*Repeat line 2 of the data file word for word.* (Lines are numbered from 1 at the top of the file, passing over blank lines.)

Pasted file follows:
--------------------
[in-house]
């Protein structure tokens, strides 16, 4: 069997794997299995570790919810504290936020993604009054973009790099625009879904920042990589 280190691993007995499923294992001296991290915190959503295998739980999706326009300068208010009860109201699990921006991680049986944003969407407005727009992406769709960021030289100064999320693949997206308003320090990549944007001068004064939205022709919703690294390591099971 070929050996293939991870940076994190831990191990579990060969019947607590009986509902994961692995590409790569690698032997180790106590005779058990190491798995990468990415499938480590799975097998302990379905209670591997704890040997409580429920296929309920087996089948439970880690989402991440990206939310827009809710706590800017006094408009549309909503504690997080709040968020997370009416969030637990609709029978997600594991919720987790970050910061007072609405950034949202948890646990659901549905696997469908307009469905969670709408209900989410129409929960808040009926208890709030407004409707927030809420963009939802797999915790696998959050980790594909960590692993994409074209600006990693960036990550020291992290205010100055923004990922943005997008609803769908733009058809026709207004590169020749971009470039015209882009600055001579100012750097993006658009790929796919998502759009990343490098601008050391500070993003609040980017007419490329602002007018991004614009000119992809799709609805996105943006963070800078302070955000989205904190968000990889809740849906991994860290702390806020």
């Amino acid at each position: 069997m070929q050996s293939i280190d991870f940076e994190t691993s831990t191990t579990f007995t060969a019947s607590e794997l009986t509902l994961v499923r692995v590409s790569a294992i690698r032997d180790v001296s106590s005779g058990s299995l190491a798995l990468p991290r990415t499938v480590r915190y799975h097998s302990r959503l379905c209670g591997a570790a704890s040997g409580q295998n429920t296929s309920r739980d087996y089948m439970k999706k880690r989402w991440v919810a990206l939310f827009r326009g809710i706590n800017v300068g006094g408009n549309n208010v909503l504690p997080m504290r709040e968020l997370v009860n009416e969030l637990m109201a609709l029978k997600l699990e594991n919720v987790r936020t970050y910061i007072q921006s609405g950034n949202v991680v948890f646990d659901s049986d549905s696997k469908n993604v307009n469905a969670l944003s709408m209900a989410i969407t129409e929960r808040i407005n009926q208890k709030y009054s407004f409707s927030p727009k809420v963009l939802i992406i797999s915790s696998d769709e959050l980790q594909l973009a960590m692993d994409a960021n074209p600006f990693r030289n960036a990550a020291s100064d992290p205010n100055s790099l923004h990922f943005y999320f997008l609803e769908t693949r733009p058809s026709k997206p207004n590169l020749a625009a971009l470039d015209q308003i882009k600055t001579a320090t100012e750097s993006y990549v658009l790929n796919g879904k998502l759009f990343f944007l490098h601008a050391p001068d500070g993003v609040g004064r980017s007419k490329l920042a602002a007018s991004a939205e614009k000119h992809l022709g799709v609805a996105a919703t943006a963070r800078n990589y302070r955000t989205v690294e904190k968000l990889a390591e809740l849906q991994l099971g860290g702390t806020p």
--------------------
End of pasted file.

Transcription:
């Protein structure tokens, strides 16, 4: 069997794997299995570790919810504290936020993604009054973009790099625009879904920042990589 280190691993007995499923294992001296991290915190959503295998739980999706326009300068208010009860109201699990921006991680049986944003969407407005727009992406769709960021030289100064999320693949997206308003320090990549944007001068004064939205022709919703690294390591099971 070929050996293939991870940076994190831990191990579990060969019947607590009986509902994961692995590409790569690698032997180790106590005779058990190491798995990468990415499938480590799975097998302990379905209670591997704890040997409580429920296929309920087996089948439970880690989402991440990206939310827009809710706590800017006094408009549309909503504690997080709040968020997370009416969030637990609709029978997600594991919720987790970050910061007072609405950034949202948890646990659901549905696997469908307009469905969670709408209900989410129409929960808040009926208890709030407004409707927030809420963009939802797999915790696998959050980790594909960590692993994409074209600006990693960036990550020291992290205010100055923004990922943005997008609803769908733009058809026709207004590169020749971009470039015209882009600055001579100012750097993006658009790929796919998502759009990343490098601008050391500070993003609040980017007419490329602002007018991004614009000119992809799709609805996105943006963070800078302070955000989205904190968000990889809740849906991994860290702390806020």